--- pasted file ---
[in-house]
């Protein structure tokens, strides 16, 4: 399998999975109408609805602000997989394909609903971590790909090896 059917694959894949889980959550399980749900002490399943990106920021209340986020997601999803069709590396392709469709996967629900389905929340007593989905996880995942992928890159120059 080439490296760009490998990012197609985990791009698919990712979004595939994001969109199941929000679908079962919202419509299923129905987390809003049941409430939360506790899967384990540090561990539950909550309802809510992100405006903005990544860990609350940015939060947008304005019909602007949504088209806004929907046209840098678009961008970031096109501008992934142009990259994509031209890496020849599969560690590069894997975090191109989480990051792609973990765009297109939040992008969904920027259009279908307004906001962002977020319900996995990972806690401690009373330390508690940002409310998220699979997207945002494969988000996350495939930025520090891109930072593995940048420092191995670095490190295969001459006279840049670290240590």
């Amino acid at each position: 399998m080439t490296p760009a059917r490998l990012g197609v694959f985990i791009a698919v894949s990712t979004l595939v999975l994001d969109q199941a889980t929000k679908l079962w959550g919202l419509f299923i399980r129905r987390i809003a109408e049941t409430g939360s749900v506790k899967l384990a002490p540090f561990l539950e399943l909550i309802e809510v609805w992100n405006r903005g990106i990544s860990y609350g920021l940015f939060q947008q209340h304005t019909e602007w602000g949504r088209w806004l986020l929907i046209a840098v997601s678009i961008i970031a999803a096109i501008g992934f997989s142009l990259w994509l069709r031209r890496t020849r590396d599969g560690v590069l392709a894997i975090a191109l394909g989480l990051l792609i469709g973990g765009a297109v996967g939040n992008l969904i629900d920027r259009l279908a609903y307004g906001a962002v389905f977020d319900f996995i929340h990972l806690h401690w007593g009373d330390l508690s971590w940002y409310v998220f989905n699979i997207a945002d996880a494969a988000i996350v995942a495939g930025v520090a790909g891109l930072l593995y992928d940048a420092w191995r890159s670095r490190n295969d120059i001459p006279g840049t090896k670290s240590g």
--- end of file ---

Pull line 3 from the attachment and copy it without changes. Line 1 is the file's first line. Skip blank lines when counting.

């Amino acid at each position: 399998m080439t490296p760009a059917r490998l990012g197609v694959f985990i791009a698919v894949s990712t979004l595939v999975l994001d969109q199941a889980t929000k679908l079962w959550g919202l419509f299923i399980r129905r987390i809003a109408e049941t409430g939360s749900v506790k899967l384990a002490p540090f561990l539950e399943l909550i309802e809510v609805w992100n405006r903005g990106i990544s860990y609350g920021l940015f939060q947008q209340h304005t019909e602007w602000g949504r088209w806004l986020l929907i046209a840098v997601s678009i961008i970031a999803a096109i501008g992934f997989s142009l990259w994509l069709r031209r890496t020849r590396d599969g560690v590069l392709a894997i975090a191109l394909g989480l990051l792609i469709g973990g765009a297109v996967g939040n992008l969904i629900d920027r259009l279908a609903y307004g906001a962002v389905f977020d319900f996995i929340h990972l806690h401690w007593g009373d330390l508690s971590w940002y409310v998220f989905n699979i997207a945002d996880a494969a988000i996350v995942a495939g930025v520090a790909g891109l930072l593995y992928d940048a420092w191995r890159s670095r490190n295969d120059i001459p006279g840049t090896k670290s240590g």